European Commission identified Ethiopia as a threat to the financial system of the Union.
BY SAMSON BERHANE | FORTUNE
The European Commission blacklisted Ethiopia for being very risky in money laundering and terrorism financing, urging banks situated in Europe to apply enhanced due diligence on financial flows from the country.
Aiming to ensure proper functioning of the European market, the Commission, in its latest regulation released on October 27, 2017, added the country to the list of high-risk third countries along with Iran, Syria, Yemen and seven other nations.
The new rule will be applicable in 28 European Union member countries upon being approved by the parliament of the Union within twenty days after its release.
“Countries on this list must be subjected to additional counter checks and the ‘know-your-customer’ (KYC) rules- which involves cross-checking the business and identity of clients,” the regulation reads.
The high-risk countries, according to the Commission, will pose significant threats to the financial system of the Union.
“Unlike countries under the high-risk non-cooperative list, this won’t bring any problem to the country,” said Berhanu W.Kiros, deputy head of Financial Intelligence Centre, established to combat terrorist financing, money laundering and related matters in the country.
The Commission added Ethiopia to the list of risky countries half a year after the adjustment of the proposal made by the Commission to swap Guyana from the list, for Ethiopia.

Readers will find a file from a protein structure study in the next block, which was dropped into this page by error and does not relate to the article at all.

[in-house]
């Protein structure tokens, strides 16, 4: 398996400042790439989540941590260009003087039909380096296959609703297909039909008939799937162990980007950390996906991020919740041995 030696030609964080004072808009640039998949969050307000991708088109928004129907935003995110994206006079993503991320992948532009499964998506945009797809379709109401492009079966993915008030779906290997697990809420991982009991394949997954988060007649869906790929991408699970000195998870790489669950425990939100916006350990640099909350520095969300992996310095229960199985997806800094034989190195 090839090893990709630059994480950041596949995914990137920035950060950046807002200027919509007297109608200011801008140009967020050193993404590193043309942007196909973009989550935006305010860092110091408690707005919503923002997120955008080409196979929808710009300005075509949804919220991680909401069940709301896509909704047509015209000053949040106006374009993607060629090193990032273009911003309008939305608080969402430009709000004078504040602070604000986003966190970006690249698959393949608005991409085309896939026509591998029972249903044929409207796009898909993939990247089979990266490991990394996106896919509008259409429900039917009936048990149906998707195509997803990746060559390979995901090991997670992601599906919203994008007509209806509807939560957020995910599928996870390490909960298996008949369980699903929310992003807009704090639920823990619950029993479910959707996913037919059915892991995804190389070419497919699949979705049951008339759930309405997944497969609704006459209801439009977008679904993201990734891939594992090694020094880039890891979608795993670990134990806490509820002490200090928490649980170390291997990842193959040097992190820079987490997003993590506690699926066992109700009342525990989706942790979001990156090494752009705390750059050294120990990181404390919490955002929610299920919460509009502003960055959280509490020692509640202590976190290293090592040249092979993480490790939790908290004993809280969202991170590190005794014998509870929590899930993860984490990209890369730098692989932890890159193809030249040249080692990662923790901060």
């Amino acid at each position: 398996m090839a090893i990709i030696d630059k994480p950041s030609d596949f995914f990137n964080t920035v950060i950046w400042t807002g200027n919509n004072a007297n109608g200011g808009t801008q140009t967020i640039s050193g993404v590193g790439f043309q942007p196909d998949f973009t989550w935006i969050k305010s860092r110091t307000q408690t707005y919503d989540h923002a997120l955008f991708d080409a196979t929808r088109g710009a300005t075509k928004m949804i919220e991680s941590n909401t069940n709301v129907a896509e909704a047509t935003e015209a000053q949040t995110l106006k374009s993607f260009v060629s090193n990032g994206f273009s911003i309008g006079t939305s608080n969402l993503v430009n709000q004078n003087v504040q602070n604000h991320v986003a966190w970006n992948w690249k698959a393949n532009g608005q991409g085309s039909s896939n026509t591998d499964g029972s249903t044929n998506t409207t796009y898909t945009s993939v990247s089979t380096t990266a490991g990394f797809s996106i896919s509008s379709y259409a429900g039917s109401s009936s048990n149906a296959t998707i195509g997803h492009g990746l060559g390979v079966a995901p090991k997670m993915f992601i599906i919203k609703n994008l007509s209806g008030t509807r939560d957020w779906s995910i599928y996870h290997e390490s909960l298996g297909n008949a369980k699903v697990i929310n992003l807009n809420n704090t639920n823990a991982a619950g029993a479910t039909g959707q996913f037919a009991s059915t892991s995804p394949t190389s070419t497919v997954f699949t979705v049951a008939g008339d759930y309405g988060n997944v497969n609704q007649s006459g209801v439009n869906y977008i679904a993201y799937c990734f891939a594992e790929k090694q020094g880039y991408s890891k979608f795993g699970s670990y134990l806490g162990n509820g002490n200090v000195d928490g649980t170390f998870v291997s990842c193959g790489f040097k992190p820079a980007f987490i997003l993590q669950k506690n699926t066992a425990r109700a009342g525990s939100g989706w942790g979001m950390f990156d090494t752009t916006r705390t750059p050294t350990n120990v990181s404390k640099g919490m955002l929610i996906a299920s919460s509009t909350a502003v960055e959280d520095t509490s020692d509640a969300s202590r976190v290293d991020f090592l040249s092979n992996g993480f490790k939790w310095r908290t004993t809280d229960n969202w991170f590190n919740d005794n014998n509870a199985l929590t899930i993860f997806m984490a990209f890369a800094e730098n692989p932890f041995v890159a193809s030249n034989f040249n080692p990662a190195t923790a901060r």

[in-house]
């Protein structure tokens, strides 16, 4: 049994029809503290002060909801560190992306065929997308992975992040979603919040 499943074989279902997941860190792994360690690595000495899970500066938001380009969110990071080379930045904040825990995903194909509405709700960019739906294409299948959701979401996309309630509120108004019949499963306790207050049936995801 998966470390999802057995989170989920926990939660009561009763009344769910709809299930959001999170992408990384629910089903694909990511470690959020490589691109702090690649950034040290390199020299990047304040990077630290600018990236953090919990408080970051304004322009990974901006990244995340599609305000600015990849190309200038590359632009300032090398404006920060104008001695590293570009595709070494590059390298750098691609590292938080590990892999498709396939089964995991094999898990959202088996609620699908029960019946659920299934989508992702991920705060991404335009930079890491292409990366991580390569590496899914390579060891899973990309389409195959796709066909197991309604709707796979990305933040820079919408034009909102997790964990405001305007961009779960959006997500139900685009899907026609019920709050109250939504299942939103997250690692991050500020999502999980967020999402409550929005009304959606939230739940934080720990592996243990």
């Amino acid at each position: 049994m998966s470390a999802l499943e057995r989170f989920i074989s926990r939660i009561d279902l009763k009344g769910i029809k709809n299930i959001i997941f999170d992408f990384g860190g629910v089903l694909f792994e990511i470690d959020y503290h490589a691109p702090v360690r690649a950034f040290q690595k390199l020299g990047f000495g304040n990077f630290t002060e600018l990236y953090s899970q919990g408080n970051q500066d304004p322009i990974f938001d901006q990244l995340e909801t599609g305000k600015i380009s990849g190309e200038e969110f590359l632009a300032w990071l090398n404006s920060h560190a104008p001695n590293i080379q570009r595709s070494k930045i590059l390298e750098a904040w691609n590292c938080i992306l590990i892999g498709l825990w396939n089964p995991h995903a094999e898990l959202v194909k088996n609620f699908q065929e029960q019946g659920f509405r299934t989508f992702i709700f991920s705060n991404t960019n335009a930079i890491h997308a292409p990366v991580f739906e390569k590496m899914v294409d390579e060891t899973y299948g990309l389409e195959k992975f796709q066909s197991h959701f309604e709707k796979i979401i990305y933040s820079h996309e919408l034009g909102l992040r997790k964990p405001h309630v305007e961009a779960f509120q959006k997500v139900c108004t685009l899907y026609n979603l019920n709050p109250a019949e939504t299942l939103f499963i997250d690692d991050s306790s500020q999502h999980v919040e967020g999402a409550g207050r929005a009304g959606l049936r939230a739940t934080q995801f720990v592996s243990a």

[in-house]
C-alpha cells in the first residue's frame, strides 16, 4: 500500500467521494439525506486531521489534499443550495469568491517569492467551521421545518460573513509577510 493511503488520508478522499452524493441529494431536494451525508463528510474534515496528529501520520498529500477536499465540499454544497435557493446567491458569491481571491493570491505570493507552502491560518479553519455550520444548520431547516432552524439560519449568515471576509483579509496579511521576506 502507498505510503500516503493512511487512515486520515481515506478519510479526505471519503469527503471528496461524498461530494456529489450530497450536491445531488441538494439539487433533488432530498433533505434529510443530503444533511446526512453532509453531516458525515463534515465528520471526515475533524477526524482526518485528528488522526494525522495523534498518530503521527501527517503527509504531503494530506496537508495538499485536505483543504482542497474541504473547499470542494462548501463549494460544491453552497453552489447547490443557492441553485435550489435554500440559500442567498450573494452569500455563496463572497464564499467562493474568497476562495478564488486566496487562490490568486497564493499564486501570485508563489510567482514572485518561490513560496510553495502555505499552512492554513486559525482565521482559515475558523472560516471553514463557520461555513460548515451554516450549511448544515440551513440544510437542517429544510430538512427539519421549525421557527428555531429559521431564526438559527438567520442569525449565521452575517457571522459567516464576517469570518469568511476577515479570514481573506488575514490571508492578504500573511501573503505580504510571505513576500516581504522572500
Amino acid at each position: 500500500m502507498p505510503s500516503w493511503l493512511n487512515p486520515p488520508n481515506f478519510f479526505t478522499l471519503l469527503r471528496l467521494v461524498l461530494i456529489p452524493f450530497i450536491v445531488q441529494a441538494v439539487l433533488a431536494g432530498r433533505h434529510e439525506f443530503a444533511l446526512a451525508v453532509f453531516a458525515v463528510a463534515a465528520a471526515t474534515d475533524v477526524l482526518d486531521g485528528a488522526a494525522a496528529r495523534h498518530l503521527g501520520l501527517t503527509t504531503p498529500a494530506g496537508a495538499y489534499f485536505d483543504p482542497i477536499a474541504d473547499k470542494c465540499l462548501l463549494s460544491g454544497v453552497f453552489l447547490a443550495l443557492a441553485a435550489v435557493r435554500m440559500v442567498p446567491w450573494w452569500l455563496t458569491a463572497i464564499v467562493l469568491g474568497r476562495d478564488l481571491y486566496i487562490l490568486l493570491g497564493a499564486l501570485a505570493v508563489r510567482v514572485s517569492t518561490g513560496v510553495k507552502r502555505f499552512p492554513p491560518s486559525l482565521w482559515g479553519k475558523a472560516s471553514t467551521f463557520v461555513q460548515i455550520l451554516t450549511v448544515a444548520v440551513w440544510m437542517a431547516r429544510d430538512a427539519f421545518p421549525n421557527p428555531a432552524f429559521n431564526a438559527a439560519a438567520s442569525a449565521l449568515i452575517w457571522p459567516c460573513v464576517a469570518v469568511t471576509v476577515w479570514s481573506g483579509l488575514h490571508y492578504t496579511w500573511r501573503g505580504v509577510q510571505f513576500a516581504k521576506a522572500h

The European Parliament voted against the list by 392 ballots to 80, with 207 abstentions.
For Ethiopia, it is not a new thing to be listed in a jurisdiction having a deficiency in anti-money laundering and countering terrorist financing.
Seven years ago, the country was labelled as a threat to the international financial system by the Financial Action Task Force (FATF) – an intergovernmental organisation, with 37 member countries, founded in 1998 to combat terrorism financing and money laundering globally.
Presently, studies indicate that money laundering is posing a significant danger to the developmental and security efforts of the world. Being a principally informal and cash-based economy, Ethiopia is exposed to terrorism and money laundering activities, the assessment made by FATF reveals.
Realising the effects, Ethiopia’s government had enacted a legal framework eight years ago, although it criminalised money laundering back in 2005.
Three years later, it established the Financial Intelligence Centre to oversee the terrorist financing, money laundering and other related matters. Since then, the Centre has been undertaking various measures to fight such acts including directing financial institutions to implement customer due diligence.
Nevertheless, this was not considered adequate by the European Commission that identified the country as a threat to the financial system of the Union.
Although Ethiopia has provided a written high-level political commitment to address laundering, the analysis indicates it should be considered as a third-country jurisdiction considering the progress it has made, the Commission’s regulation reads.
For the three-decade experienced macro-economist and policy analyst, this is alarming.
“This shows there is a high amount of illegal capital flight in the country,” he said. “It is a result of lack of transparency and surge in corruption.”
Berhanu replied. “We are striving to get out of the list,” he said.
A study by the Global Financial Intelligence revealed that about 26 billion dollars left the country unlawfully between 2004 and 2013. The same reports discovered that Ethiopia loses two billion dollars annually due to illicit financial flows.
But for the macro-economist, working to get out of the list is not a priority.
“Abolishing backdoor contractual agreements and measures to ensure transparency should be taken to combat laundering,” he said.